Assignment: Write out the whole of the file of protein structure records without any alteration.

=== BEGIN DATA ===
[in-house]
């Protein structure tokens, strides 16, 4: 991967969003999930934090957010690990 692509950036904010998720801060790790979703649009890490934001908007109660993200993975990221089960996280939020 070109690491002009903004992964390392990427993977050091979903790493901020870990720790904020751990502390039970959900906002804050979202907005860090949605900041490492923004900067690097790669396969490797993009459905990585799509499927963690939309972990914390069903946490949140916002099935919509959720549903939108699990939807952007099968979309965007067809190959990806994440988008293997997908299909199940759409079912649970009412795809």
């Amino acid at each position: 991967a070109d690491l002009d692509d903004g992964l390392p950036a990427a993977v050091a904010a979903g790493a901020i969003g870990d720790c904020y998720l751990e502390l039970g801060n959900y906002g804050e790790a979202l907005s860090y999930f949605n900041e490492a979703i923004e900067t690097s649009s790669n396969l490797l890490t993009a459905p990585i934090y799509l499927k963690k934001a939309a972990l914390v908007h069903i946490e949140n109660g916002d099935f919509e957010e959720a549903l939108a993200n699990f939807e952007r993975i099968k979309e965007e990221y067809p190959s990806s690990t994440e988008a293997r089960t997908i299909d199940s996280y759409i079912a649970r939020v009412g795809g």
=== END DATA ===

[in-house]
């Protein structure tokens, strides 16, 4: 991967969003999930934090957010690990 692509950036904010998720801060790790979703649009890490934001908007109660993200993975990221089960996280939020 070109690491002009903004992964390392990427993977050091979903790493901020870990720790904020751990502390039970959900906002804050979202907005860090949605900041490492923004900067690097790669396969490797993009459905990585799509499927963690939309972990914390069903946490949140916002099935919509959720549903939108699990939807952007099968979309965007067809190959990806994440988008293997997908299909199940759409079912649970009412795809």
């Amino acid at each position: 991967a070109d690491l002009d692509d903004g992964l390392p950036a990427a993977v050091a904010a979903g790493a901020i969003g870990d720790c904020y998720l751990e502390l039970g801060n959900y906002g804050e790790a979202l907005s860090y999930f949605n900041e490492a979703i923004e900067t690097s649009s790669n396969l490797l890490t993009a459905p990585i934090y799509l499927k963690k934001a939309a972990l914390v908007h069903i946490e949140n109660g916002d099935f919509e957010e959720a549903l939108a993200n699990f939807e952007r993975i099968k979309e965007e990221y067809p190959s990806s690990t994440e988008a293997r089960t997908i299909d199940s996280y759409i079912a649970r939020v009412g795809g």